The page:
It is an interesting paradox of theology that while Jesus died to save every person from their sins regardless of their ancestry, not everyone will accept the gift that He has given.

Jesus said to him, “I am the way, and the truth, and the life. No one comes to the Father except through me. John 14:6 (ESV)

Lutherans accept the paradox. We believe Jesus indeed died to redeem everyone- to take away the sins of the world.

He (Jesus) is the atoning sacrifice for our sins, and not only for ours but also for the sins of the whole world. 1 John 2:2 (NIV)

We also believe that there are some that for whatever reason, will not accept the free gift of salvation. God alone knows who and why.  As Christians we are instructed to tell others about Jesus and trust that the Holy Spirit works through the hearing of God’s Word (Romans 10:17.)  God alone judges the living- those who have faith- and the dead, who have not come to saving faith in Jesus.

We don’t inherit faith like we inherit our genes. Just because a person’s parents or grandparents are of a particular ethnicity or were members of such and such church does not automatically make faith a child’s birthright. Being born into a non-Christian family does not exclude a person from coming to saving faith in Christ, as many people who have no familial tradition of belief do come to faith when the Word is spoken and taught.  God’s means of grace are exactly that- God’s. We are called to see people as God does, without regard to their ancestry or history.  We are adopted into His family by grace, by faith in Jesus, just like everyone else who believes in Him. The Good News is for everyone.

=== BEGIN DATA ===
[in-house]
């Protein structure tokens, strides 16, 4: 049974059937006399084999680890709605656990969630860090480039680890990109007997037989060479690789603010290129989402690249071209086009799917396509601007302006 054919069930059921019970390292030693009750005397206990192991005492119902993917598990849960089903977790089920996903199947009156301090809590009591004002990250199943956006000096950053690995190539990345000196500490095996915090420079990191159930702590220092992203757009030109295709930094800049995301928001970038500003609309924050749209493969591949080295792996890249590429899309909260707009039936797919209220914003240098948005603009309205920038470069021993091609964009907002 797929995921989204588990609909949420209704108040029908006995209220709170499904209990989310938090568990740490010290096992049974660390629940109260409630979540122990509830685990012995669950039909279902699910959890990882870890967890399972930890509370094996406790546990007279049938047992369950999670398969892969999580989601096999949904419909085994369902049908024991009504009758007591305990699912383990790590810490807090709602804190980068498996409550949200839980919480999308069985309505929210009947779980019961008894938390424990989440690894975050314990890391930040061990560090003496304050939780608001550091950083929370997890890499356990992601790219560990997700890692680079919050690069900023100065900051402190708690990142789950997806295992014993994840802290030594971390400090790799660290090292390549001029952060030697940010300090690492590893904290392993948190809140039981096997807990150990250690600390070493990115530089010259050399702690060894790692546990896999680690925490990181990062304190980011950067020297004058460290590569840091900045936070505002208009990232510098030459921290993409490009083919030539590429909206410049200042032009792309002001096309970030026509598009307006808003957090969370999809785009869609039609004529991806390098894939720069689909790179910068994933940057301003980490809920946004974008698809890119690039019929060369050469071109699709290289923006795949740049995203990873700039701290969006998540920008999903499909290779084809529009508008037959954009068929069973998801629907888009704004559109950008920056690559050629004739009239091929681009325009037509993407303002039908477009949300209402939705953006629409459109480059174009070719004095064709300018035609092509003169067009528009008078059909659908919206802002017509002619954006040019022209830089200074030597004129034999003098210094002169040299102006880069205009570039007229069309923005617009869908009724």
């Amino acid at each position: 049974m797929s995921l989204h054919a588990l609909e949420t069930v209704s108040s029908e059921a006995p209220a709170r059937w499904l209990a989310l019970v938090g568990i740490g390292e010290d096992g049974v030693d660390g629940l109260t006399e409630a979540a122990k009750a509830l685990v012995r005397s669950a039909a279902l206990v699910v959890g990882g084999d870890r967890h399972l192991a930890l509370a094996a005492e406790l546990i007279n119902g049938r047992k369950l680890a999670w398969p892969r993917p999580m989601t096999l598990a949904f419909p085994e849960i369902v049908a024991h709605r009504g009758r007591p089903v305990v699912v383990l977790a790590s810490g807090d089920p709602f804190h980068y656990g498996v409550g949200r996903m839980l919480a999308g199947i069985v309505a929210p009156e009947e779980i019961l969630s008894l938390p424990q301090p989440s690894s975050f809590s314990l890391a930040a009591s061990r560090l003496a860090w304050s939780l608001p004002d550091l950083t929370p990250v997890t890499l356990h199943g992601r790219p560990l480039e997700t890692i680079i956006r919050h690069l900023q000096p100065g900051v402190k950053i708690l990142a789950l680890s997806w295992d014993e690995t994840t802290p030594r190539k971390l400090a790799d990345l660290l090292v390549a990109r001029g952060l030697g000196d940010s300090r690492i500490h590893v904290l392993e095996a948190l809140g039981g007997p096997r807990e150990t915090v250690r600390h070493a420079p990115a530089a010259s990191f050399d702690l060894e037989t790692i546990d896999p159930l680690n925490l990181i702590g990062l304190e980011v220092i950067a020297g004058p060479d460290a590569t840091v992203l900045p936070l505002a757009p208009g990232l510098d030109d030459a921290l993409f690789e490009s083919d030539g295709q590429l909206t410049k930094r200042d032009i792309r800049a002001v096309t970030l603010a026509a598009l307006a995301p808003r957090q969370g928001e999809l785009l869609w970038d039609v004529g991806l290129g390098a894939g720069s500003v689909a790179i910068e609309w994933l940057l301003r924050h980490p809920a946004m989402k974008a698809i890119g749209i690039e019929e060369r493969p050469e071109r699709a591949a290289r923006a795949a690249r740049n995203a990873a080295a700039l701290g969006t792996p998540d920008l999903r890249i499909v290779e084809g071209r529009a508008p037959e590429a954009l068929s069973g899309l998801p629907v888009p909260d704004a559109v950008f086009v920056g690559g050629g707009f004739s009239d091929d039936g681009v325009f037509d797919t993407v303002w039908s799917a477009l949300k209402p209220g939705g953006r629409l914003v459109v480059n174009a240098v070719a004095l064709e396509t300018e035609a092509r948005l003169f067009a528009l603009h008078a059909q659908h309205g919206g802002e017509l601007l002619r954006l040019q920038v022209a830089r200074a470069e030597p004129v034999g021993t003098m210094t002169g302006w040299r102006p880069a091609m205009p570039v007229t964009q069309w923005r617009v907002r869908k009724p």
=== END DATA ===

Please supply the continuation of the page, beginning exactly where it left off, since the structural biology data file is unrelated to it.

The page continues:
In baptism we become children of God, but it takes us a lifetime for God to transform us into the people He created us to become. Children learn the dogma (statements of belief) of the faith from parents and grandparents, pastors and teachers.  We can lead horses to water as it were by bringing our children to the font, by providing the information (catechesis) and by our examples, but the Holy Spirit opens the heart to hear what is taught and He creates faith.

Paul was telling the Gentiles that no one is more or less special in God’s eyes by means of their ancestry or background. It may seem more natural for those of Jewish descent to believe, and this is Paul’s hope, but he doesn’t want the Gentiles to feel as if they have a special privilege because they were adopted into God’s family and non-believing Jewish people were left out. Faith is what justifies us, regardless of our heritage, and faith is a gift from God. God is the one doing the acting.